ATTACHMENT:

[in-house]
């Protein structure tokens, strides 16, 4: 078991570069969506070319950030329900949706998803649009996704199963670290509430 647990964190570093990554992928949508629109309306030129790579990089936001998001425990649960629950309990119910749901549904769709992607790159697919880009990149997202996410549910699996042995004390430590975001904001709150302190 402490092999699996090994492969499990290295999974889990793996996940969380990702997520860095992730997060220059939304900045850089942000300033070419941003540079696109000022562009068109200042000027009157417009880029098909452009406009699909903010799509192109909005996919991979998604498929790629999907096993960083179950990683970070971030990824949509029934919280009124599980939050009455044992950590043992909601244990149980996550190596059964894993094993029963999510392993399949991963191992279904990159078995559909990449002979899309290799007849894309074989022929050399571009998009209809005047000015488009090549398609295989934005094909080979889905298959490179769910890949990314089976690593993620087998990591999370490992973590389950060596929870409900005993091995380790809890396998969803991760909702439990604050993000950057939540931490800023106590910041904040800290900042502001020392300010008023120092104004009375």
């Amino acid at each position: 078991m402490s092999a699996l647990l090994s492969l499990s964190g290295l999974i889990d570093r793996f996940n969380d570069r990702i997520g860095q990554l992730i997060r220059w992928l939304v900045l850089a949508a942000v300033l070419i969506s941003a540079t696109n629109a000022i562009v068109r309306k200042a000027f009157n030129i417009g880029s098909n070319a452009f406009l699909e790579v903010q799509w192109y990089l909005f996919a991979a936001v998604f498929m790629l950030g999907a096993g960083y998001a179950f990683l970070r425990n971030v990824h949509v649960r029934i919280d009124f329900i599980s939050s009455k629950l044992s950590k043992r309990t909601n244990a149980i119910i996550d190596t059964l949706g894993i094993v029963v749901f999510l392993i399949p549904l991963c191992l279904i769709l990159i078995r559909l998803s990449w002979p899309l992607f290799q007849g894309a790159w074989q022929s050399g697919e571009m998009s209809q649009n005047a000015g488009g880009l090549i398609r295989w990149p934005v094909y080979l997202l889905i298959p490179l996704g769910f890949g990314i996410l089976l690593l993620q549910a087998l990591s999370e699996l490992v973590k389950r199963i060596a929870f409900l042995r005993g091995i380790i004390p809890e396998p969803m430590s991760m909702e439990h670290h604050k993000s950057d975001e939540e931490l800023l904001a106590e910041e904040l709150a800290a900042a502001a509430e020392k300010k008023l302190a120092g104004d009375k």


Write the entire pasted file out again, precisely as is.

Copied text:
[in-house]
């Protein structure tokens, strides 16, 4: 078991570069969506070319950030329900949706998803649009996704199963670290509430 647990964190570093990554992928949508629109309306030129790579990089936001998001425990649960629950309990119910749901549904769709992607790159697919880009990149997202996410549910699996042995004390430590975001904001709150302190 402490092999699996090994492969499990290295999974889990793996996940969380990702997520860095992730997060220059939304900045850089942000300033070419941003540079696109000022562009068109200042000027009157417009880029098909452009406009699909903010799509192109909005996919991979998604498929790629999907096993960083179950990683970070971030990824949509029934919280009124599980939050009455044992950590043992909601244990149980996550190596059964894993094993029963999510392993399949991963191992279904990159078995559909990449002979899309290799007849894309074989022929050399571009998009209809005047000015488009090549398609295989934005094909080979889905298959490179769910890949990314089976690593993620087998990591999370490992973590389950060596929870409900005993091995380790809890396998969803991760909702439990604050993000950057939540931490800023106590910041904040800290900042502001020392300010008023120092104004009375």
């Amino acid at each position: 078991m402490s092999a699996l647990l090994s492969l499990s964190g290295l999974i889990d570093r793996f996940n969380d570069r990702i997520g860095q990554l992730i997060r220059w992928l939304v900045l850089a949508a942000v300033l070419i969506s941003a540079t696109n629109a000022i562009v068109r309306k200042a000027f009157n030129i417009g880029s098909n070319a452009f406009l699909e790579v903010q799509w192109y990089l909005f996919a991979a936001v998604f498929m790629l950030g999907a096993g960083y998001a179950f990683l970070r425990n971030v990824h949509v649960r029934i919280d009124f329900i599980s939050s009455k629950l044992s950590k043992r309990t909601n244990a149980i119910i996550d190596t059964l949706g894993i094993v029963v749901f999510l392993i399949p549904l991963c191992l279904i769709l990159i078995r559909l998803s990449w002979p899309l992607f290799q007849g894309a790159w074989q022929s050399g697919e571009m998009s209809q649009n005047a000015g488009g880009l090549i398609r295989w990149p934005v094909y080979l997202l889905i298959p490179l996704g769910f890949g990314i996410l089976l690593l993620q549910a087998l990591s999370e699996l490992v973590k389950r199963i060596a929870f409900l042995r005993g091995i380790i004390p809890e396998p969803m430590s991760m909702e439990h670290h604050k993000s950057d975001e939540e931490l800023l904001a106590e910041e904040l709150a800290a900042a502001a509430e020392k300010k008023l302190a120092g104004d009375k």